Making the Commute
Connecticut Clean Air Construction Initiative
Air quality has a direct effect on human health and the environment. To help improve air quality in Greater New Haven, the Connecticut Department of Transportation (CTDOT) implemented methods for reducing emissions during the I-95 New Haven Harbor Crossing Corridor Improvement (I-95 New Haven) Program.
During construction on the I-95 New Haven Program, equipment used on highway contracts was part of a pilot emissions reduction program for the State of Connecticut. Several factors made the area and timing ideal for this initiative:
- Construction took place along a densely-populated corridor. Reduced chemical and particulate emissions benefit area residents and visitors, as well as laborers working near diesel engines.
- Construction spanned approximately 18 years. The emissions-reduction initiative reduced the impact on air quality that would otherwise be associated with such a large-scale, long-term construction project.
- One of the nation's first emissions reduction programs was operated successfully on Boston's "Big Dig." CTDOT was encouraged by Boston’s results and eager to implement a similar program in Connecticut.
The CTDOT required all contractors and sub-contractors to take part in the Connecticut Clean Air Construction Initiative.
In summary, the following contractor requirements applied:
- Emission control devices (such as oxidation catalysts) and/or clean fuels were required for:
- Diesel-powered construction equipment, with
- Engine horsepower (HP) ratings of 60 HP and above, that are
- On the project or assigned to the contract in excess of 30 days.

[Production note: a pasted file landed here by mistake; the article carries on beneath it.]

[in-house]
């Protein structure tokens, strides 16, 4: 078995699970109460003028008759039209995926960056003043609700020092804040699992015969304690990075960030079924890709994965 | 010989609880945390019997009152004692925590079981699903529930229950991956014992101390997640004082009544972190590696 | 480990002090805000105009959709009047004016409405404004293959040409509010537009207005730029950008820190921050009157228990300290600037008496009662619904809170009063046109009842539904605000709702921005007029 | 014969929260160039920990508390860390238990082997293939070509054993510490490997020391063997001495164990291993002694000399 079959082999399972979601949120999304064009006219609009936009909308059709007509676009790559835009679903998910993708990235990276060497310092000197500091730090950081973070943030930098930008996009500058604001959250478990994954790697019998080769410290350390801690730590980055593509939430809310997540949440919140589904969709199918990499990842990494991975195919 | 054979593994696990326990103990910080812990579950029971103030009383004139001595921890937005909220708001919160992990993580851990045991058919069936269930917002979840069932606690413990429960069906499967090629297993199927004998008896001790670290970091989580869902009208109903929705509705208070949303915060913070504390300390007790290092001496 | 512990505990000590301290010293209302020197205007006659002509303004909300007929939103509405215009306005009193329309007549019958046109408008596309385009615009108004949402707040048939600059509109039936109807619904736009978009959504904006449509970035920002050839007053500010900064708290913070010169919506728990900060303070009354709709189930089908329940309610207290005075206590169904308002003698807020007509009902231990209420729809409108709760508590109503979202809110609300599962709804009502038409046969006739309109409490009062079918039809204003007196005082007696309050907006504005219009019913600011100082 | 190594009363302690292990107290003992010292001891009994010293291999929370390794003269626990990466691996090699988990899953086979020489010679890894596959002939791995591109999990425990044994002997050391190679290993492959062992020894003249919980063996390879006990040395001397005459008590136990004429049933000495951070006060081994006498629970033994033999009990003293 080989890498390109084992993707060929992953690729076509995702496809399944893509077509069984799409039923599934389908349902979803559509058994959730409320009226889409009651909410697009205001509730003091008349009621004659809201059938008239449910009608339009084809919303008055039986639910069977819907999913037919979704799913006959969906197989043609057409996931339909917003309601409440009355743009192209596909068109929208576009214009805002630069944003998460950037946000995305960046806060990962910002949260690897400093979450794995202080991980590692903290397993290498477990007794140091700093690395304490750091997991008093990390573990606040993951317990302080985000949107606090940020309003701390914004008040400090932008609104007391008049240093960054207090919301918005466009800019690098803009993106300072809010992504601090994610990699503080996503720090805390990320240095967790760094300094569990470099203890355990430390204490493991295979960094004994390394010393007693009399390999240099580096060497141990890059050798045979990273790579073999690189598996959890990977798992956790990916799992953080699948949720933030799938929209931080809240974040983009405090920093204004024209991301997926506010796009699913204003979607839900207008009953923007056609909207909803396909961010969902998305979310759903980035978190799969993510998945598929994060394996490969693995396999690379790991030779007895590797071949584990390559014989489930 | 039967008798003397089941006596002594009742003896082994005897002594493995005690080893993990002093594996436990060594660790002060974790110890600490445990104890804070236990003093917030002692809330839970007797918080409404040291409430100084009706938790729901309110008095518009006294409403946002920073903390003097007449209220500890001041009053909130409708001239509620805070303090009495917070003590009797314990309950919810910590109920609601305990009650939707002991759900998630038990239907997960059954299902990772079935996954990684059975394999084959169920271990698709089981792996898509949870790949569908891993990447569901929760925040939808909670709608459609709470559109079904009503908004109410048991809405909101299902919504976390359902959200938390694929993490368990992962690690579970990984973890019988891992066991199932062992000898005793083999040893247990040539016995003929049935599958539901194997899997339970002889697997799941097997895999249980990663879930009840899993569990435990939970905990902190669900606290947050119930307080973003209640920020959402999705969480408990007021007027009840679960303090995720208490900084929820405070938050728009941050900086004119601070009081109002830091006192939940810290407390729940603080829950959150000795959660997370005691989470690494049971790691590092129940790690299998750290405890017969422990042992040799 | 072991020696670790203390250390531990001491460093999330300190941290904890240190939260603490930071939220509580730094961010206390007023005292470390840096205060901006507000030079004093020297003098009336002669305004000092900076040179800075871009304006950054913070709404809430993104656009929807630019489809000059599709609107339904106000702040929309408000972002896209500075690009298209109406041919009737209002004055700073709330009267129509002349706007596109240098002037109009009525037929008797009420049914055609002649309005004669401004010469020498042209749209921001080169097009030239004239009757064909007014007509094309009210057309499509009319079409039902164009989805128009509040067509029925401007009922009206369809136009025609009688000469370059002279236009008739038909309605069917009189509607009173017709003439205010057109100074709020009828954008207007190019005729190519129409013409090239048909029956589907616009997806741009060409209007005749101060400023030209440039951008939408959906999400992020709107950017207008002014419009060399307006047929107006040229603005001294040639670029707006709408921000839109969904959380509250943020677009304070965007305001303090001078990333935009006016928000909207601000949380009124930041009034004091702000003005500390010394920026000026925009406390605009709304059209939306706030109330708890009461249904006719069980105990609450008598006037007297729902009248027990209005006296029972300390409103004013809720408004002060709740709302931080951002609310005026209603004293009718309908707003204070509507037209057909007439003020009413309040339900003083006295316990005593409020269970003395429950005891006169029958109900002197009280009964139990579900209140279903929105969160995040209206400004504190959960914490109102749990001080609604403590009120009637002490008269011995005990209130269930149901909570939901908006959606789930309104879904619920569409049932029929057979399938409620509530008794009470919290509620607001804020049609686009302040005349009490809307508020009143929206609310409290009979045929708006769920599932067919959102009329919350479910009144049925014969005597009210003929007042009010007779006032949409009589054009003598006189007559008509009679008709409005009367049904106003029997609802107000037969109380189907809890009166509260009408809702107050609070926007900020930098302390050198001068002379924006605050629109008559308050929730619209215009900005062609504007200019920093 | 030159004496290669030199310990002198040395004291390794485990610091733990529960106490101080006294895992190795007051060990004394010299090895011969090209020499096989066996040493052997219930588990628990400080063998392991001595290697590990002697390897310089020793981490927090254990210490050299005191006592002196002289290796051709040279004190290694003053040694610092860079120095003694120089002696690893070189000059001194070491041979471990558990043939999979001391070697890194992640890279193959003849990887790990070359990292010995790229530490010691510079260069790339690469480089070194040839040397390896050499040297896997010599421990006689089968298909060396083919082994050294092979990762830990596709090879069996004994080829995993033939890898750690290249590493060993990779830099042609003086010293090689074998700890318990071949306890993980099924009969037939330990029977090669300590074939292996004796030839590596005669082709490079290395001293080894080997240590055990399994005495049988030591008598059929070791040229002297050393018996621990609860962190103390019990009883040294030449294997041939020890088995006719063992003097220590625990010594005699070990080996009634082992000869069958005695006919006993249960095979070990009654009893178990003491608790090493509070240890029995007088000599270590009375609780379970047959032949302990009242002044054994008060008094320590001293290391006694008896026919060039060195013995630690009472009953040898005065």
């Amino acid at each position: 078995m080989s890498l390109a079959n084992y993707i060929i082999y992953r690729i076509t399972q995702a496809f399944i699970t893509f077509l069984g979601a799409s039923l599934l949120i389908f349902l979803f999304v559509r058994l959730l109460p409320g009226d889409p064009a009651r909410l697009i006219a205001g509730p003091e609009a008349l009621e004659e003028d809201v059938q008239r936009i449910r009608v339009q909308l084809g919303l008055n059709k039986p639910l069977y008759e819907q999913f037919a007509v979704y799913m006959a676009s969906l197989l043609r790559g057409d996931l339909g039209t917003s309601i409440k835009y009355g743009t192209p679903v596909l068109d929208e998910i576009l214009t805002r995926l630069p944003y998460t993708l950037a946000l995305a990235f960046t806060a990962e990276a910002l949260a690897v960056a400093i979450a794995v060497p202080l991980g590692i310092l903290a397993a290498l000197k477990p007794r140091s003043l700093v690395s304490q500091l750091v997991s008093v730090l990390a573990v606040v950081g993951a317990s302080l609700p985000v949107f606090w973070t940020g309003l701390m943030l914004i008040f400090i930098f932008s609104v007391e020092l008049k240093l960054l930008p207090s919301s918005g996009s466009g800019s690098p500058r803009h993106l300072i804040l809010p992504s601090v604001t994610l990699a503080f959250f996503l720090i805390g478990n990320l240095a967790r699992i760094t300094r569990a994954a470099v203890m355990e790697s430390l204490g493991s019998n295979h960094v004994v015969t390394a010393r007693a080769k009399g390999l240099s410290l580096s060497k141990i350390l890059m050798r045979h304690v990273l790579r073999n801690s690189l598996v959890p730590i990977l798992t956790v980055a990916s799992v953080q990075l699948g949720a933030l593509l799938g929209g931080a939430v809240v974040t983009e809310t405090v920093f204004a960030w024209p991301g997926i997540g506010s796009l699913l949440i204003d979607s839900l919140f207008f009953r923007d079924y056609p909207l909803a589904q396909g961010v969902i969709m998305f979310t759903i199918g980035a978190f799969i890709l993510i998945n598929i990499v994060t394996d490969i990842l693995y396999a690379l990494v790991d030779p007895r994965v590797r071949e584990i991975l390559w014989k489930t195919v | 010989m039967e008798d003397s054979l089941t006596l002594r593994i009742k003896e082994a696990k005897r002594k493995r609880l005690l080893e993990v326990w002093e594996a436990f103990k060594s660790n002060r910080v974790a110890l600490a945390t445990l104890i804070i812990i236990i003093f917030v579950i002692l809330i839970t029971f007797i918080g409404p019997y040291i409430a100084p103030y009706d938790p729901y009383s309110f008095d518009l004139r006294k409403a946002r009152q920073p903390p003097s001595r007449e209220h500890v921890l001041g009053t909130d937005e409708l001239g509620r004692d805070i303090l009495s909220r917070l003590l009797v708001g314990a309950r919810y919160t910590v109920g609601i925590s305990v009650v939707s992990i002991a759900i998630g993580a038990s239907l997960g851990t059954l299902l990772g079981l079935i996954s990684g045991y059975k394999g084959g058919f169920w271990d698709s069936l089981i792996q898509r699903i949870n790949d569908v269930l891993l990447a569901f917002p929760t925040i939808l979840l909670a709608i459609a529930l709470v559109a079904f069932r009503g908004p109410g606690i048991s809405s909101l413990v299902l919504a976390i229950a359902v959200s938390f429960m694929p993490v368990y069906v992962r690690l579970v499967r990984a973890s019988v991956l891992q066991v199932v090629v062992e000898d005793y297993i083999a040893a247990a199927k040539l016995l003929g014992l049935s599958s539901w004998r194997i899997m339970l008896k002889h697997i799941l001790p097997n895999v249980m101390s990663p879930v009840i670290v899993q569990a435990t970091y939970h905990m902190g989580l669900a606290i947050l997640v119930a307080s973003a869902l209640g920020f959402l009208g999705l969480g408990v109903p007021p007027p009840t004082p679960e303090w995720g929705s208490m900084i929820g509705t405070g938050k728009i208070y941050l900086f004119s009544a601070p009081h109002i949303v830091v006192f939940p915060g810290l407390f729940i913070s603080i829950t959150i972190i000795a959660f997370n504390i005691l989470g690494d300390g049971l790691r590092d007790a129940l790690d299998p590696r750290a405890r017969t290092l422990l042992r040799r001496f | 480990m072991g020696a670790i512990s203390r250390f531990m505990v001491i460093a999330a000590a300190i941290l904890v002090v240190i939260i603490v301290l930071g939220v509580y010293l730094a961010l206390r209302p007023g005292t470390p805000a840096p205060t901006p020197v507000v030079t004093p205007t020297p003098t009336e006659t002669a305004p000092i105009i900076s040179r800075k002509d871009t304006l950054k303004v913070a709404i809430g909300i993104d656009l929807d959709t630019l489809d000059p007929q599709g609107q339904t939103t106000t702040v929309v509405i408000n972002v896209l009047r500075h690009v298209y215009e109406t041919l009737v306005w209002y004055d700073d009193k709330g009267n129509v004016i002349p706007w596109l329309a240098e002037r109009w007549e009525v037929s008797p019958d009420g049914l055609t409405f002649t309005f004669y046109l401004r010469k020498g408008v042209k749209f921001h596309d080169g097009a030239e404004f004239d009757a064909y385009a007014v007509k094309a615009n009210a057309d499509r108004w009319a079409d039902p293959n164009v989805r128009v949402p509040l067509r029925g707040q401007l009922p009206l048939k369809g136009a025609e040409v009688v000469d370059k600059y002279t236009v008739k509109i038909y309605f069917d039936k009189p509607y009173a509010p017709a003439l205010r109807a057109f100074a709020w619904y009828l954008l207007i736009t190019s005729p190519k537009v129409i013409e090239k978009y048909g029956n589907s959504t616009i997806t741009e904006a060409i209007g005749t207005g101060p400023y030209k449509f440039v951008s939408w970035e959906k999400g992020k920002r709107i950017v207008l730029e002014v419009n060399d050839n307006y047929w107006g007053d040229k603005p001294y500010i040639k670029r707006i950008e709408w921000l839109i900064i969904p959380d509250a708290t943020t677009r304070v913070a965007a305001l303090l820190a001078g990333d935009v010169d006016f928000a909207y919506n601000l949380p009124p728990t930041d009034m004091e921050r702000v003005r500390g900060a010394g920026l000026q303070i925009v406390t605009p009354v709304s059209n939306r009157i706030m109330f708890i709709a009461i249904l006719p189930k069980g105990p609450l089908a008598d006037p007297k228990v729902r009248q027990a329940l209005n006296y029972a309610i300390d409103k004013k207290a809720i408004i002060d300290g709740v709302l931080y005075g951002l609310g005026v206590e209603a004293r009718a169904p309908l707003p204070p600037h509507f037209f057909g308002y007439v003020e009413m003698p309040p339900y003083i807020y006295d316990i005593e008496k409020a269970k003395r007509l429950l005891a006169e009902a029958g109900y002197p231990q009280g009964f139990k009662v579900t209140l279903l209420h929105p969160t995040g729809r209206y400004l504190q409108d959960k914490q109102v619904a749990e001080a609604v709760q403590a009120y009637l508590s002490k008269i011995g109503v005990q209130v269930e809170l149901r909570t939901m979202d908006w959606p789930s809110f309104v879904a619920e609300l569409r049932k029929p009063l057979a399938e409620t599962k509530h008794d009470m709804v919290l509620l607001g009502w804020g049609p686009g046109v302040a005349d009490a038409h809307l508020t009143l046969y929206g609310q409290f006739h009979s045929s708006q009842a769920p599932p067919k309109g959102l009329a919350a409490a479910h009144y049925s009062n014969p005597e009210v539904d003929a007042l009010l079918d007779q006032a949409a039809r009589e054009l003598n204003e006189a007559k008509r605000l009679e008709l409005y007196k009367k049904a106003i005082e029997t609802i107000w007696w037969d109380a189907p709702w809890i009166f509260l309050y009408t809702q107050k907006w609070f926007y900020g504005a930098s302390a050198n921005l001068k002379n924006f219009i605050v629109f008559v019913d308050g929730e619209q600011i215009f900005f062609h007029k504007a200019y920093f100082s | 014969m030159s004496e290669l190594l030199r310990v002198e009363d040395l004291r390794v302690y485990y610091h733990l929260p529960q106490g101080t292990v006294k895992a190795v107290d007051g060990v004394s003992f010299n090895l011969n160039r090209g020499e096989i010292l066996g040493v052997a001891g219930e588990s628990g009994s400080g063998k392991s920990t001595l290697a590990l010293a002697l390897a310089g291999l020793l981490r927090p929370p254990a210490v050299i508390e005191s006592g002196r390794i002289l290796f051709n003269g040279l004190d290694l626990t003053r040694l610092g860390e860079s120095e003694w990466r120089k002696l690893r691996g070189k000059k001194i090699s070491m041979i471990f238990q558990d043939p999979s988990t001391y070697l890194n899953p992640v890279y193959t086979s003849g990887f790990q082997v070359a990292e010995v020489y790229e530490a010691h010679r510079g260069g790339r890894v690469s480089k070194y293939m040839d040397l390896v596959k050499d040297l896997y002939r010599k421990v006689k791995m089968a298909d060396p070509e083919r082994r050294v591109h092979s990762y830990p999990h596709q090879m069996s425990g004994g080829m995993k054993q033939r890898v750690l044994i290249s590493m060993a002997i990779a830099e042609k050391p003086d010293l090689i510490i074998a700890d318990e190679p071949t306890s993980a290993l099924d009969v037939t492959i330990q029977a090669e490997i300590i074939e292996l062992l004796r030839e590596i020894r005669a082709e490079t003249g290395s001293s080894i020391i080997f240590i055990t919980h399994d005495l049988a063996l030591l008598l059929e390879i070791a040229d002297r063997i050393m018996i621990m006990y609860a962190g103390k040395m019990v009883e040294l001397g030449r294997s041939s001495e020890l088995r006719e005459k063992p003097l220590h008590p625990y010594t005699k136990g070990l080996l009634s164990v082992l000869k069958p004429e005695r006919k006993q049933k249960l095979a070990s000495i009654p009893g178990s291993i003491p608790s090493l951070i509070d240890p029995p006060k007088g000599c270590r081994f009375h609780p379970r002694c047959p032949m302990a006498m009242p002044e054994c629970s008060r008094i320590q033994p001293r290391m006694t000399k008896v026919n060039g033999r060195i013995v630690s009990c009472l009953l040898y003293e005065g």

- Truck staging zones were established for diesel-powered vehicles waiting to load or unload materials. The zones were located where diesel emissions will have the least impact on abutters and the general public.
- Idling was limited to three minutes for delivery and dump trucks and other diesel-powered equipment (with some exceptions).
- All work was conducted to ensure that no harmful effects are caused to adjacent sensitive receptors, such as schools, hospitals, and elderly housing.
- Diesel-powered engines were located away from fresh air intakes, air conditioners, and windows.
Initial and monthly reporting by contractors ensured the proper implementation of the Connecticut Clean Air Construction Initiative. Non-compliance was enforced with a 24-hour notice to the contractor to improve a vehicle or remove it from a project.
To introduce this new program to area contractors, three informational meetings regarding clean fuels and equipment retrofitting were conducted in August and September 2001. The sessions were attended by clean fuel vendors and equipment manufacturers who addressed concerns about equipment maintenance and warranties.
The cost of retrofitting equipment or using clean fuels was included in the general cost of the contract, as bid by each contractor. Whereas a contractor who owned equipment may be more likely to install the retrofit apparatus, one who rented equipment may have opt to use clean fuels.
Equipment Maintenance and Warranties
On I-95 New Haven Program projects, no adverse operational problems or additional maintenance costs were reported for construction equipment retrofitted with oxidation catalysts. With proper installation, and as long as a system was not stressed beyond its design limitations, equipment warranties were not affected by installation of retrofit products.
With good maintenance, heavy machinery with diesel engines can operate for more than 20 years. Retrofitting an engine cuts the lifetime emissions from that engine to a small percentage of what it is today. The EPA, CTDOT, and other local agencies support these measures in their dedication to improving the air quality in the State of Connecticut.
For more information on construction air quality, please refer to the following links and papers: